From the May-June 1994 Film Comment; also reproduced in my collection Movies as Politics. (For some briefer and more recent comments about Carax’s Merde and Holy Motors, go here and here.) — J.R.
First come words. No, emotions . . .
— line overheard in party scene of BOY MEETS GIRL
Introducing André Bazin’s Orson Welles: A Critical View in the late 70s, François Truffaut registered his opinion that “all the difficulties that Orson Welles has encountered with the box office . . . stem from the fact that he is a film poet. The Hollywood financiers (and, to be fair, the public throughout the world) accept beautiful prose — John Ford, Howard Hawks — or even poetic prose — Hitchcock, Roman Polanski — but have much more difficulty accepting pure poetry, fables, allegories, fairy tales.” [Translated by Jonathan Rosenbaum, Los Angeles: Acrobat Books, 1991, 26.]
I’m not at all sure about fables and allegories — think of Campion’s THE PIANO and Kieslowski’s BLUE for two recent examples, neither of which the public seems to have much difficulty in accepting — and the Disney organization churns out fairy tales on a regular basis. But when it comes to poetry, pure and otherwise, I think Truffaut had a point.… Read more »
From the Chicago Reader (October 28, 1994). Twenty-four years later, it’s hard to decide whether this stinker is as bad as Beatty’s Rules Don’t Apply or perhaps even worse. — J.R.
* LOVE AFFAIR
(Has redeeming facet)
Directed by Glenn Gordon Caron
Written by Robert Towne and Warren Beatty
With Beatty, Annette Bening, Katharine Hepburn, Garry Shandling, Chloe Webb, Pierce Brosnan, and Kate Capshaw.
The writing and directing credits for Love Affair are legally correct but historically, aesthetically, and ethically wrong. A more accurate account of where the movie comes from, in terms of characters, plot, dialogue, and even camera placement, would have to cite the story written by Leo McCarey and Mildred Cram for Charles Boyer and Irene Dunne, inspired by an extended trip McCarey and his wife took to Europe. According to McCarey, seeing the Statue of Liberty slide into view as the ship approached the New York harbor gave birth to the plot: a man and a woman, each engaged to someone else, meet on such a liner, bound for Europe from New York, and fall in love. On their way back they make a date to meet at the top of the Empire State Building six months hence if they’ve both been able to shake loose from their commitments and if the man, a wealthy playboy who’s never held a job in his life, has been able to find work and thus make himself worthy.… Read more »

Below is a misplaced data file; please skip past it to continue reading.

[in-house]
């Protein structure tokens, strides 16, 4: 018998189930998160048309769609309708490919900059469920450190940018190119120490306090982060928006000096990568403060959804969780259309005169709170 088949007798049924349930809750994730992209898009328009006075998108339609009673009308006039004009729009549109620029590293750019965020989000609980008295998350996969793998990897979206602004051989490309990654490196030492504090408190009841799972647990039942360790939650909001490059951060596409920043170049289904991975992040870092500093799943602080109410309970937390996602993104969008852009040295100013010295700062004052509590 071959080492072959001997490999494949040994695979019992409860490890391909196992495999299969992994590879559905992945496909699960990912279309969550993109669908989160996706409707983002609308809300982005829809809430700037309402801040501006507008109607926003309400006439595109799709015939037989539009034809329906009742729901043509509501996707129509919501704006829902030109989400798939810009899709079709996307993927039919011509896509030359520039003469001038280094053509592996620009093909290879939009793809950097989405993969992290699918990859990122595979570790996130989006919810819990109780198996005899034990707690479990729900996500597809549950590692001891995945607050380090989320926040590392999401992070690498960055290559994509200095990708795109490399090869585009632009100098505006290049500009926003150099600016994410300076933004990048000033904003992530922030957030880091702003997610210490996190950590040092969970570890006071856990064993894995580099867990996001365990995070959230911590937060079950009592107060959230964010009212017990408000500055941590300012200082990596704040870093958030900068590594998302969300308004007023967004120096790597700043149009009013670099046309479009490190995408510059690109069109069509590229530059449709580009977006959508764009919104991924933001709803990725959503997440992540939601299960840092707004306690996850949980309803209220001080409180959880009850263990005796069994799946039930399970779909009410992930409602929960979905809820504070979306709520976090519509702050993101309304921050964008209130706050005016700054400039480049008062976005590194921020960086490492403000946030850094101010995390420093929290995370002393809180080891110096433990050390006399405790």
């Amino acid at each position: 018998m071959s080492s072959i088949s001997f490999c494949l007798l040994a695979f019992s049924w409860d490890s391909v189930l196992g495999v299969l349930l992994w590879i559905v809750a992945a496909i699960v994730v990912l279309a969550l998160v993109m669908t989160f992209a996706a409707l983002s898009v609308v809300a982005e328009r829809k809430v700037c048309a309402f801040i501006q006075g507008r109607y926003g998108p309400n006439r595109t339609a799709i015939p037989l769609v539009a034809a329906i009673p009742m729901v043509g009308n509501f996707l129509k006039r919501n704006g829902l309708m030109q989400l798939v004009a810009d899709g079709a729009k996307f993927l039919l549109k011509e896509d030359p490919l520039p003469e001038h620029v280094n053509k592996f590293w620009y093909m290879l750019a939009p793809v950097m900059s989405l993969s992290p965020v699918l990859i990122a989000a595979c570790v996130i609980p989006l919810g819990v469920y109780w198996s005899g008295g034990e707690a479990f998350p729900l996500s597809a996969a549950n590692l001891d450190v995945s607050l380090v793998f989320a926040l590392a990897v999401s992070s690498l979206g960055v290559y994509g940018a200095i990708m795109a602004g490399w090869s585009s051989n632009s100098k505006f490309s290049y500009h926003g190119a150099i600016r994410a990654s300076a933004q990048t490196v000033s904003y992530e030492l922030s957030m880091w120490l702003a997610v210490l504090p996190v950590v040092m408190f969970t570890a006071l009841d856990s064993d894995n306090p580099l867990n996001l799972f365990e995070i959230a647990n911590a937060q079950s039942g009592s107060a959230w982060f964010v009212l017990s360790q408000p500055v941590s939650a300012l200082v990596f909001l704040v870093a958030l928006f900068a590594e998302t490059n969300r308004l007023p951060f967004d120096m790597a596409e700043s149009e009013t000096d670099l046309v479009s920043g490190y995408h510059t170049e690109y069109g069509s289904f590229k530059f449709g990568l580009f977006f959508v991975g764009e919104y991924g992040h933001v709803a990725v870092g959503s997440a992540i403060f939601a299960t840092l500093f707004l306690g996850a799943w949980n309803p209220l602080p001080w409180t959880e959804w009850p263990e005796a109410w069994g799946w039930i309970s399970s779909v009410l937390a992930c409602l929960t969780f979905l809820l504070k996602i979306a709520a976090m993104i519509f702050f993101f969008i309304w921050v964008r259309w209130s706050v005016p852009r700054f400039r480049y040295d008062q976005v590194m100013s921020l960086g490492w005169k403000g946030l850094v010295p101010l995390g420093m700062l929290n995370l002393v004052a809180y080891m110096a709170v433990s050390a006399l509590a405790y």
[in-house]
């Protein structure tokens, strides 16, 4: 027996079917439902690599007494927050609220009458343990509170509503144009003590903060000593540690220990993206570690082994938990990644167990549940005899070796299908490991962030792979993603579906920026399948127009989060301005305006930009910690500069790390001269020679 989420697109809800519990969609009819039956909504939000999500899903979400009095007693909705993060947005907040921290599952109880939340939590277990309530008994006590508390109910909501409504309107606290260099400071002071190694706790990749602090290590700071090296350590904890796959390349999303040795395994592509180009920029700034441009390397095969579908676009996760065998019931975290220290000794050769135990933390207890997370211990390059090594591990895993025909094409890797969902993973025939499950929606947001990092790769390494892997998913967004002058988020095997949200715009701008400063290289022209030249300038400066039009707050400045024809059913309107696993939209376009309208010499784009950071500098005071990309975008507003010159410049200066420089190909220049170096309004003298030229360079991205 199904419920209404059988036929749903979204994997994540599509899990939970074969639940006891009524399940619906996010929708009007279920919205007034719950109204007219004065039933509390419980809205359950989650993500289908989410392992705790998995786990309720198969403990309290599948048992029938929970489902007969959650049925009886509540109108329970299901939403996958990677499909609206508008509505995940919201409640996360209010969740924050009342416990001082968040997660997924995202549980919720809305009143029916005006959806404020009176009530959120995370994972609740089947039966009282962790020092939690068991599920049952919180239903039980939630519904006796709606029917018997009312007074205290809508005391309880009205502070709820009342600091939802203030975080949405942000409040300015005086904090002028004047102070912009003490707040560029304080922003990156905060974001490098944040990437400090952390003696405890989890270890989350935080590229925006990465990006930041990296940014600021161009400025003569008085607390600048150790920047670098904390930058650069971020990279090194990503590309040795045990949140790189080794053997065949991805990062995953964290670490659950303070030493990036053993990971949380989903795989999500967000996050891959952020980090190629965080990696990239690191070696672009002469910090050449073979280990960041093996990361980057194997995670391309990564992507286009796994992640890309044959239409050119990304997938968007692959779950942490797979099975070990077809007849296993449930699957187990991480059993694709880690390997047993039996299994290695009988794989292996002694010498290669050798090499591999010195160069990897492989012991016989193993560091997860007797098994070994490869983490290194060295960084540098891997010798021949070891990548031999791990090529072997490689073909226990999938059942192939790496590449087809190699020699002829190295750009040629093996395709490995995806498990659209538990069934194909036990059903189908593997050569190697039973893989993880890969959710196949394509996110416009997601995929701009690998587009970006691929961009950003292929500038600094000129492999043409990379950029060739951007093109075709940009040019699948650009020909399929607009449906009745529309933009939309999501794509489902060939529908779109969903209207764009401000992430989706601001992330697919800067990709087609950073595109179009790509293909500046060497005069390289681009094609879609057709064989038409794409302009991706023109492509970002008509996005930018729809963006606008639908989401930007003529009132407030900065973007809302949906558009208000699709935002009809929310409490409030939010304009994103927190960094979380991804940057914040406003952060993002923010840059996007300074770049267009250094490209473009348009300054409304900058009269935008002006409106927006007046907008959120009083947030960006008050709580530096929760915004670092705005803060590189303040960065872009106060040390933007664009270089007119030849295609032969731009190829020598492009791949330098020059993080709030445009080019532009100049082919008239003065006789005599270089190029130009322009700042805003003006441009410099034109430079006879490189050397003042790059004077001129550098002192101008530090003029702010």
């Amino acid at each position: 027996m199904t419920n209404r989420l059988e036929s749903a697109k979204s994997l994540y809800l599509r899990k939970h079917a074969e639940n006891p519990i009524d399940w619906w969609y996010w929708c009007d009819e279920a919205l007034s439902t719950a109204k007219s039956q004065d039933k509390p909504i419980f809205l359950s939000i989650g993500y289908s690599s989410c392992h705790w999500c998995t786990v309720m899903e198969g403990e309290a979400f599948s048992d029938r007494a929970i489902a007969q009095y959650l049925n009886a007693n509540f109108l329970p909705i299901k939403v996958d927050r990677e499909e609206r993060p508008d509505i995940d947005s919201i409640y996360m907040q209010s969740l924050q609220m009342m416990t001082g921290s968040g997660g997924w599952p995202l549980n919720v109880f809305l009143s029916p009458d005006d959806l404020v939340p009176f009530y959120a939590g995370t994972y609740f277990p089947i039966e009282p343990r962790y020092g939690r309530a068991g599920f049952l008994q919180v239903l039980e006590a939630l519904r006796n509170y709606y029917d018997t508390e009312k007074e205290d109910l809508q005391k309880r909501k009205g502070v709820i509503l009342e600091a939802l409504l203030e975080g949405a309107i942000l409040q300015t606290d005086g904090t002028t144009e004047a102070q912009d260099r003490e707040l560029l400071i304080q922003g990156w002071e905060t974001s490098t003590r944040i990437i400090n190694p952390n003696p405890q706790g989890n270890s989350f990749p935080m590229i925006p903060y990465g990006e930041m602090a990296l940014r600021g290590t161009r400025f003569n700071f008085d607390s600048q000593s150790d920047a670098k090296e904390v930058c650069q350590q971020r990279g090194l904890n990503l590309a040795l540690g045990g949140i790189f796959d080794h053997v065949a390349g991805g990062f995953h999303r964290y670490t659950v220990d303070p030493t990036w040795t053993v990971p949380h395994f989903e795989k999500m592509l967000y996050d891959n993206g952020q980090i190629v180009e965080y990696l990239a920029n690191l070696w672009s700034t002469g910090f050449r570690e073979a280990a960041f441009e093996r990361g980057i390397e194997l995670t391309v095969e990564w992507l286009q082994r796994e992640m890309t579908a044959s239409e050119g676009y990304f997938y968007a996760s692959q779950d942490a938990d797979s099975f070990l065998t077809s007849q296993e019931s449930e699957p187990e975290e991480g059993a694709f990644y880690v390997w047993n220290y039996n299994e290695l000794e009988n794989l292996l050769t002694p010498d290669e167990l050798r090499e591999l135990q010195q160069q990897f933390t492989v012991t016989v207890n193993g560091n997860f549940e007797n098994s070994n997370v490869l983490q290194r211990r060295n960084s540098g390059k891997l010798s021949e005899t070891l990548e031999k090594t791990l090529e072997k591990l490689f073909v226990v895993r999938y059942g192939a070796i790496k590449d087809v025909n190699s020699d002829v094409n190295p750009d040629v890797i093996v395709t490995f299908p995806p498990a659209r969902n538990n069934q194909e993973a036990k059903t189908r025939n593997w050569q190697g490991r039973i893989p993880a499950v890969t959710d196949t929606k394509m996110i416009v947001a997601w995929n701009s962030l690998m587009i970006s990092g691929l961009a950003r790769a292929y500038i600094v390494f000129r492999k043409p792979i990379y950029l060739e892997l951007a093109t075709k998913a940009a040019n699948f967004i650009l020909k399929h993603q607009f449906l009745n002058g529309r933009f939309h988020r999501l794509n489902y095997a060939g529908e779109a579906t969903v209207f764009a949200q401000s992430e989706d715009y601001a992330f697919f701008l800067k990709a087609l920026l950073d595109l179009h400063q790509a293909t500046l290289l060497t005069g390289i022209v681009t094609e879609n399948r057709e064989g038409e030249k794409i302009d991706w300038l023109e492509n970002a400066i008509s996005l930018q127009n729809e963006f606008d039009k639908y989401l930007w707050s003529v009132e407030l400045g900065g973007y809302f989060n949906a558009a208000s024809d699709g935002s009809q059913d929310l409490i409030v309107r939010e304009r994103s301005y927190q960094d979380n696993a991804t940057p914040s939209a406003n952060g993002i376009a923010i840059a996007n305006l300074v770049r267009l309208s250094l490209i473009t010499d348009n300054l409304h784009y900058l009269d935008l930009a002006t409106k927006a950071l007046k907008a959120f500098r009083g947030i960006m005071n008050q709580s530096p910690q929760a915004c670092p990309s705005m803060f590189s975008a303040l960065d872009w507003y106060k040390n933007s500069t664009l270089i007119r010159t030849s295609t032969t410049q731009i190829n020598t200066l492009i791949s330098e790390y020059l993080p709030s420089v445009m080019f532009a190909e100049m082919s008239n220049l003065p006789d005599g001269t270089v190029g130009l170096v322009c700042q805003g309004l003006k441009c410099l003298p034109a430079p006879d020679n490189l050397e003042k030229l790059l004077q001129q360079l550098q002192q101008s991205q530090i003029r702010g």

Commissioned by a Spanish-language retrospective catalogue devoted to Richard Linklater. — J.R.
A prefatory caveat
My favorite Richard Linklater feature, Bernie (2011), is many different things at once, some of which are in potential conflict with one another. How we ultimately judge it depends on either reconciling or suspending our separate verdicts on how we judge it as fiction (and art) and/or how we judge it as fact (and justice). Because I’ve chosen to suspend my judgment on how we can judge the film as fact, for reasons that will be dealt with below, I can enjoy the luxury of celebrating the film as fiction and as art at the same time that I would maintain that it opens up factual questions about truth and justice that it can’t pretend to resolve in any definitive manner.
The film was inspired by a lengthy article, “Midnight in the Garden of East Texas” by Skip Hollandsworth, that appeared in the January 1998 issue of Texas Monthly, about the confessed murder of Mrs. Marjorie Nugent, an 81-year-old widow and the wealthiest woman in town, by 39-year-old Bernie Tiede, a former assistant funeral director in the same town (Carthage, with a population of 6,500) who had become her paid companion and the sole inheritor of her considerable fortune.… Read more »
From the Chicago Reader (June 2, 1989). — J.R.
INDIANA JONES AND THE LAST CRUSADE * (Has redeeming facet)
Directed by Steven Spielberg
Written by Jeffrey Boam, George Lucas, and Menno Meyjes
With Harrison Ford, Sean Connery, River Phoenix, Denholm Elliott, Alison Doody,
Julian Glover, and John Rhys-Davies.
Nazis are fun! Jesus is fun! Arthurian legends are fun! Third world countries are fun! Caves are fun! The Holy Grail is fun! Lots of snakes and rats and skeletons are fun! Chases are fun! Narrow escapes are fun! Explosions are fun! Indiana Jones is fun! Indiana Jones’s father is fun!
Put them all together and you get the third panel in Steven Spielberg and George Lucas’s Indiana Jones triptych — more fun than a barrel of monkeys (or Nazis, chalices, snakes, rats, skeletons — whatever). Though Hitler, Jesus, women, the third world, and, by implication, most of the rest of civilization ultimately take a backseat to the uneasy yet affectionate relationship between a grown boy and his dad — and all those millions of people exterminated by the Nazis (for instance) don’t even warrant so much as a look-in — this is nothing new in the Lucas-Spielberg canon; it isn’t even anything new in movies.… Read more »